5 Commonly Asked Questions about HSK
Posted by Fifi Yang on 2016-03-15 18:05:00 1309

commonly asked questions about hsk

1. Where can I register HSK?

You can visit the official website for the HSK test dates. Choose your own language and there's usually a link on the homepage that leads to the test dates of the year.

2. For how long is my HSK certificate valid?

The HSK certificate is valid indefinitely.
However, for academic purposes, it is valid for two years from the date the exam was taken. So if you're applying for a Chinese university, your HSK certificate will only be good for two years.

3. When can I find out my HSK Test results?

The test results dates are also on the official website on the same page as the exam dates. You can visit the official website here.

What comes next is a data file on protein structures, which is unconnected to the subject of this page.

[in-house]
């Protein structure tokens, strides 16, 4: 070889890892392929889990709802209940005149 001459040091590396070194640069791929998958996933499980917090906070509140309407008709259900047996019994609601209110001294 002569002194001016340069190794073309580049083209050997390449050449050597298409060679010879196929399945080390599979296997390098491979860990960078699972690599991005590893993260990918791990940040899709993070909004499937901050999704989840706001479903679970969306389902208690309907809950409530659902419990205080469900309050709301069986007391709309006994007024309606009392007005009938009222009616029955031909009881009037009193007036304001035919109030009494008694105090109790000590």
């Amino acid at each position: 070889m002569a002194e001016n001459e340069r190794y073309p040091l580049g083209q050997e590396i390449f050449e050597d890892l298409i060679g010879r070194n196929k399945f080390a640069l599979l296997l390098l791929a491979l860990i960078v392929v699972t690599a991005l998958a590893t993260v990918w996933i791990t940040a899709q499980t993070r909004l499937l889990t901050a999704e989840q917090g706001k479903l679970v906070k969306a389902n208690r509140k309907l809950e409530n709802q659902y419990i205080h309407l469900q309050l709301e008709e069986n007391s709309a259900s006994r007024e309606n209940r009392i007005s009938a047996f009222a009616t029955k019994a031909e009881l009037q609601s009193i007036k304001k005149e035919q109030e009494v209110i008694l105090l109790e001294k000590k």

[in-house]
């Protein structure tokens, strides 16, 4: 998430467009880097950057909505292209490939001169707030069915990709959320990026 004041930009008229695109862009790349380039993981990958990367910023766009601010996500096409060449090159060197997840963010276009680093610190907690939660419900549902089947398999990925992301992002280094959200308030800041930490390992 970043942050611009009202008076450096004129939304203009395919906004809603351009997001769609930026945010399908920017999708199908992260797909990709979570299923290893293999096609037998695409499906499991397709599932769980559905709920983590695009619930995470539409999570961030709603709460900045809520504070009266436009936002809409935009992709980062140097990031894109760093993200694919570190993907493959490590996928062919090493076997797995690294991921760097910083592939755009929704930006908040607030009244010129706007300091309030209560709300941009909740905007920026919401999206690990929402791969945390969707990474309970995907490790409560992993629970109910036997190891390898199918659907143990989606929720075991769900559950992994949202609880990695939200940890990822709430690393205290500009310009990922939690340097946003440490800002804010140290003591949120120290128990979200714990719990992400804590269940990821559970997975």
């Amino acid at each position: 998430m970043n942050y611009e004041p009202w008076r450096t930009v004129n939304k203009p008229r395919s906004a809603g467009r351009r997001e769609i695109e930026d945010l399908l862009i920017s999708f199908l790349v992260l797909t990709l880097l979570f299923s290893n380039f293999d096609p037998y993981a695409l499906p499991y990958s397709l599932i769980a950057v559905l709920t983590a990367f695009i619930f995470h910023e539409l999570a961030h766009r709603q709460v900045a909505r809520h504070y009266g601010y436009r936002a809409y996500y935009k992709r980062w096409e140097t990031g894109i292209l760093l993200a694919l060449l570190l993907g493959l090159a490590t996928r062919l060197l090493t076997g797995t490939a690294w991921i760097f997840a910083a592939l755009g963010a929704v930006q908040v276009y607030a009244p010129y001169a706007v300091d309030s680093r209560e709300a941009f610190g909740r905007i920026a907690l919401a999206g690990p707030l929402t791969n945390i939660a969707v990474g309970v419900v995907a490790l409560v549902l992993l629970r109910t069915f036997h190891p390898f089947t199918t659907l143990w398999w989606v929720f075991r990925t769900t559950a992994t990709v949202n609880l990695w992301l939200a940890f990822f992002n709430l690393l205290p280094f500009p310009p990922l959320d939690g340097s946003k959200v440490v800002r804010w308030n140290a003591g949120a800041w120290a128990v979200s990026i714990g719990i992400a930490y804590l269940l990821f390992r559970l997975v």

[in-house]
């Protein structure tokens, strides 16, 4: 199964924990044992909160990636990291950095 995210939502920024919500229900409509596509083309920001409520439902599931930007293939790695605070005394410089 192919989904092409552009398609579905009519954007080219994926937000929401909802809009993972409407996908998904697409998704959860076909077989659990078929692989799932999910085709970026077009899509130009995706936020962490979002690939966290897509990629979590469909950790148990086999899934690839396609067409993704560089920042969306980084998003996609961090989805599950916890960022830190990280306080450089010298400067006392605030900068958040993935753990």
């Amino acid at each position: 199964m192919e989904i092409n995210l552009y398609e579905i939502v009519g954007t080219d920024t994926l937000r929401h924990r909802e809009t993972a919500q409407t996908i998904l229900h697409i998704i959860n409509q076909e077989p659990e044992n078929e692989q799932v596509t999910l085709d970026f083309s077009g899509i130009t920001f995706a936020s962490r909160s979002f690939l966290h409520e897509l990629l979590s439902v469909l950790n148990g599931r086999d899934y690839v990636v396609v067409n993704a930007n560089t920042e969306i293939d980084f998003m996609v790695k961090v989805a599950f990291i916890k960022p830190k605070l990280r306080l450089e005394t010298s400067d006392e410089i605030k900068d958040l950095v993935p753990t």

4. How can I get my HSK Test certificate?

While the official website doesn't say anything about receiving the physical HSK certificate (you can check the scores at the published dates of the HSK Test results as I mentioned in the above question), simply contact your test center you took the test at if you have inquiries and they will help you.

If you hop on over to the website, you'll see that results are announced about a month after you take the test, so be patient for your certificate to arrive.

5. How do HSK levels compare to the CEFR proficiency levels?

Hanban (public institution affiliated with the Chinese Ministry of Education) claims that the HSK levels have a one to one correspondence to the CEFR (Common European Framework of Reference for Languages) levels, HSK's Levels 1 – 6 to CEFR's A1 (Beginner) – C2 (Mastery).

In my opinion, levels C1 or C2 are really near-native, if not native levels of proficiency in a language. As an example, a person who has attained a C2 level of proficiency "Can understand with ease virtually everything heard or read. Can summarize information from different spoken and written sources, reconstructing arguments and accounts in a coherent presentation. Can express him/herself spontaneously, very fluently and precisely, differentiating finer shades of meaning even in more complex situations."

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